Master the Art of Interviewing

You might be pretty good at job interviewing. You may have even searched for information on how to make yourself stand above the crowd. In today’s competitive environment, that’s a good start, but it’s not enough.

The key to success lies in four steps you can take before your next interview. They will help you answer the tough questions better, decrease your nerves, and increase your chances of getting the right job for you. These steps aren’t revolutionary; however, most people skip at least one. By completing all four, you’ll be on your way to giving your strongest interview ever.

 

Step 1: Know Yourself

Sound simple? It might appear easy, but this first step involves critical reflection and self-awareness. In fact, this step demonstrates a key skill that employers are seeking these days: emotional intelligence (EI).

EI is often described as the ability to identify, assess, and influence one’s own feelings and those of others. The World Economic Forum’s Future of Jobs Report 2018 lists EI as a skill experiencing “an outsized increase in demand” in organizations worldwide.

How do you hone your emotional intelligence? Take the time to think about your feelings and how they drive your actions. Reflect on your true priorities. Be aware of your emotional responses—and those of others—and how your actions affect those around you. Listen attentively. EI helps you with interview preparation and every part of the job search and the job itself. Many people might call EI a “soft skill,” but Paul Binkley, executive director for career and professional development for University of Mary Washington in Fredericksburg, Virginia, calls it a “success skill.”

Catherine Stace, career services manager for the Max Bell School of Public Policy at McGill University in Montreal, Quebec, Canada, agrees. “Employers often tell me that they don’t select candidates uniquely on their technical skills,” she says. “They connect performance abilities to employees who have personal and social awareness skills.” Both Stace and Binkley encourage job seekers to demonstrate EI competencies to an employer throughout the interview process. They also emphasize the importance of EI for navigating increasingly global and complex work environments.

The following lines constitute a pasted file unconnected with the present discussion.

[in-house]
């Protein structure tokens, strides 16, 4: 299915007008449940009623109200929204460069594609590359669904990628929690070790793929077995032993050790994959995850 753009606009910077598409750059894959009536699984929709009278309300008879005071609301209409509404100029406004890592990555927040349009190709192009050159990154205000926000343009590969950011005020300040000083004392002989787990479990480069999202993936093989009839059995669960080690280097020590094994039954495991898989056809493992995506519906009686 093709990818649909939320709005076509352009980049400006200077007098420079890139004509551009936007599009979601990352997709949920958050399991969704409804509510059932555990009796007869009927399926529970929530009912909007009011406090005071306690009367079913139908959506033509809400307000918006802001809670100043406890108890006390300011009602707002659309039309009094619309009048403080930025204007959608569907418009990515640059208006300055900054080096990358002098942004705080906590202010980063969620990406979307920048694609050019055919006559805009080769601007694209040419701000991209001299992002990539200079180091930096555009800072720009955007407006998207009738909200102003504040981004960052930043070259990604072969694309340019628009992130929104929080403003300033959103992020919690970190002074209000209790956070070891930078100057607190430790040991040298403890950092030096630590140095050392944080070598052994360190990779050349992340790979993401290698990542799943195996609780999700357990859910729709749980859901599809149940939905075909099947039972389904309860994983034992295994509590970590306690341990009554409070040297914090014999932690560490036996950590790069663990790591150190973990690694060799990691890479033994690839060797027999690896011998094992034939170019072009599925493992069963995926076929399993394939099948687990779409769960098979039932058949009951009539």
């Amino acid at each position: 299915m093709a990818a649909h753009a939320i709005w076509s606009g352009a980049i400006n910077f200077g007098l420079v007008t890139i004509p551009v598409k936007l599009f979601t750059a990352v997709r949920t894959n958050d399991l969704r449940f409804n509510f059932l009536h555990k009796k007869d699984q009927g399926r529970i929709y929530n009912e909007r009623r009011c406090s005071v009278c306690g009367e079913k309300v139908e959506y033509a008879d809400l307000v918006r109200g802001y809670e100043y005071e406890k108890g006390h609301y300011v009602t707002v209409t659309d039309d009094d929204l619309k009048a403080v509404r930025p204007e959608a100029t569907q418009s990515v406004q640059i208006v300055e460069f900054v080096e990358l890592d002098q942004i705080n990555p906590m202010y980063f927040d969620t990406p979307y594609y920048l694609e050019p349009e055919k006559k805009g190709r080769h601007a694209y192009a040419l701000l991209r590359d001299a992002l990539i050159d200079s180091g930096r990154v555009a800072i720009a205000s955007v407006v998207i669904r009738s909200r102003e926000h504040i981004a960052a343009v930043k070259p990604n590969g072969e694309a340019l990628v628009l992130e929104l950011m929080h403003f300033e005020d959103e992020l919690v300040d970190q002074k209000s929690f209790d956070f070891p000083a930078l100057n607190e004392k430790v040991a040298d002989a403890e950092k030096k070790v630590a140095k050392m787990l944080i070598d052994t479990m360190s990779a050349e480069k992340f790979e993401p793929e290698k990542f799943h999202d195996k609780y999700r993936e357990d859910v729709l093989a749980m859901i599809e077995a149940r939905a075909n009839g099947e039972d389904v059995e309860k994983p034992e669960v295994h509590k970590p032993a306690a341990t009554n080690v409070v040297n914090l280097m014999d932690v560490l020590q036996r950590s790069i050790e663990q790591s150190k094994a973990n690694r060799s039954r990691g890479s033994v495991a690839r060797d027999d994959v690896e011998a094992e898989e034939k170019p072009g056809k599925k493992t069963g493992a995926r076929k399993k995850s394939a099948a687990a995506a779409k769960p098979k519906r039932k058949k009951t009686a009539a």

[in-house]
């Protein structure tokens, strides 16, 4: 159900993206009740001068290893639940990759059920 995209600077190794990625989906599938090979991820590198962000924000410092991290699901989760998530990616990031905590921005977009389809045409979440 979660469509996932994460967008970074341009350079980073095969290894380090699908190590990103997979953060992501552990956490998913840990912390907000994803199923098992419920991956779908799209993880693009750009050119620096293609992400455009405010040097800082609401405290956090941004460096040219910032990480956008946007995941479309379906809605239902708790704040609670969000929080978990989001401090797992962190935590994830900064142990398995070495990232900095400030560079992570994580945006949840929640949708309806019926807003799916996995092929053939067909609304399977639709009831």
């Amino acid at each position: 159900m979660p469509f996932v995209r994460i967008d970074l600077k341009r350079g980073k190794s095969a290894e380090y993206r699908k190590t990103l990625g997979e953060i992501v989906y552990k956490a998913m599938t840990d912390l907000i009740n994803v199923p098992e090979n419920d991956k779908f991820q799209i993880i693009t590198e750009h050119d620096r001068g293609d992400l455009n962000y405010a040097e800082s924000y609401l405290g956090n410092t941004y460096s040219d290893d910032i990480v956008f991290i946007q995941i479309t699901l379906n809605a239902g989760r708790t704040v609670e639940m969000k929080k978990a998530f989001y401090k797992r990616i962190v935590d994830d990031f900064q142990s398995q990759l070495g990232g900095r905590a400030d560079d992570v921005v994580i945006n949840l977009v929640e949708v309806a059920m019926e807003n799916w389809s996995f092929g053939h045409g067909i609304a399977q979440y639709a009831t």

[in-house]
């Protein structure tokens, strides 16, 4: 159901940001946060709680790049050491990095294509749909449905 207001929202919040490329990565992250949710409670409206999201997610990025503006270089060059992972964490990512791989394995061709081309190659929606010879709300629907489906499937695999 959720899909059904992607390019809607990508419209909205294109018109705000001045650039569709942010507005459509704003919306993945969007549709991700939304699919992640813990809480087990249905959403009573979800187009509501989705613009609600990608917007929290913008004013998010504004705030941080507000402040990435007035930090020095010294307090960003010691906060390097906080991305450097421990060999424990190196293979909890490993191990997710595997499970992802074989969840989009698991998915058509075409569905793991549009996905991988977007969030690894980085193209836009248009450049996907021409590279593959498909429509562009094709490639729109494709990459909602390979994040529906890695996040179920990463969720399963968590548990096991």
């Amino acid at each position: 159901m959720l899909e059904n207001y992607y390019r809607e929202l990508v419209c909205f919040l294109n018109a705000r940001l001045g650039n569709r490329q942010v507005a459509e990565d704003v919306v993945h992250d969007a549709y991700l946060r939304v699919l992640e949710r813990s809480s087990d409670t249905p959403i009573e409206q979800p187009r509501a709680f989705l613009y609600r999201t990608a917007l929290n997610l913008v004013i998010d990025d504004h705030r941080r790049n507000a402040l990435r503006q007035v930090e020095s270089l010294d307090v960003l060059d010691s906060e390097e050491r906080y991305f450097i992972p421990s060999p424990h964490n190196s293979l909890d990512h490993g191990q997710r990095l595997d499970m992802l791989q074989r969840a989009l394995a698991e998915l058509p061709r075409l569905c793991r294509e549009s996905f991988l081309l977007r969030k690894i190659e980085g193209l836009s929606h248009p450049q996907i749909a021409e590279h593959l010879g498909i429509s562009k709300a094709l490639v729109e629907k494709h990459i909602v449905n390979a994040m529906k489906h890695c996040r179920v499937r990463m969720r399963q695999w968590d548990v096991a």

By tapping into your emotional intelligence, you can understand and articulate your values and priorities. Your values can be lofty (e.g., I want to make a difference) or very practical (e.g., I want a short commute). They can include an interest in developing specific skills, making more money, being entrepreneurial, or working on a particular issue. Once you’ve identified your values, you need to prioritize them. Which ones are most relevant to your job?

After values and priorities, you’ll want to consider strengths and interests. Jan Fischoeder, head of career office Berlin, IUBH University of Applied Sciences in Berlin, Germany, says, “You should consider your own strengths and weaknesses and how to present them. The crucial point in conveying your weaknesses is to present them as challenges or dynamic strengths. For example, if one has a problem delegating work to team members, it’s good to mention that one knows about this problem and has developed an open communication strategy
to meet this challenge.

“This, in turn, makes you come across as open to learning and having a thought-through personality.”

Make a list in each category: priorities, values, strengths, and interests. Focus on those relevant to your job search and, more specifically, your upcoming interview.

Using your four lists, you’ll be able to develop questions for your interviewer. Questions demonstrate your knowledge of the organization. They also show you’re seriously interested in the position, have taken initiative, and understand how you could fit in the organization. https://www.toastmasters.org/magazine/magazine-issues/2020/may/master-the-art-of-interviewing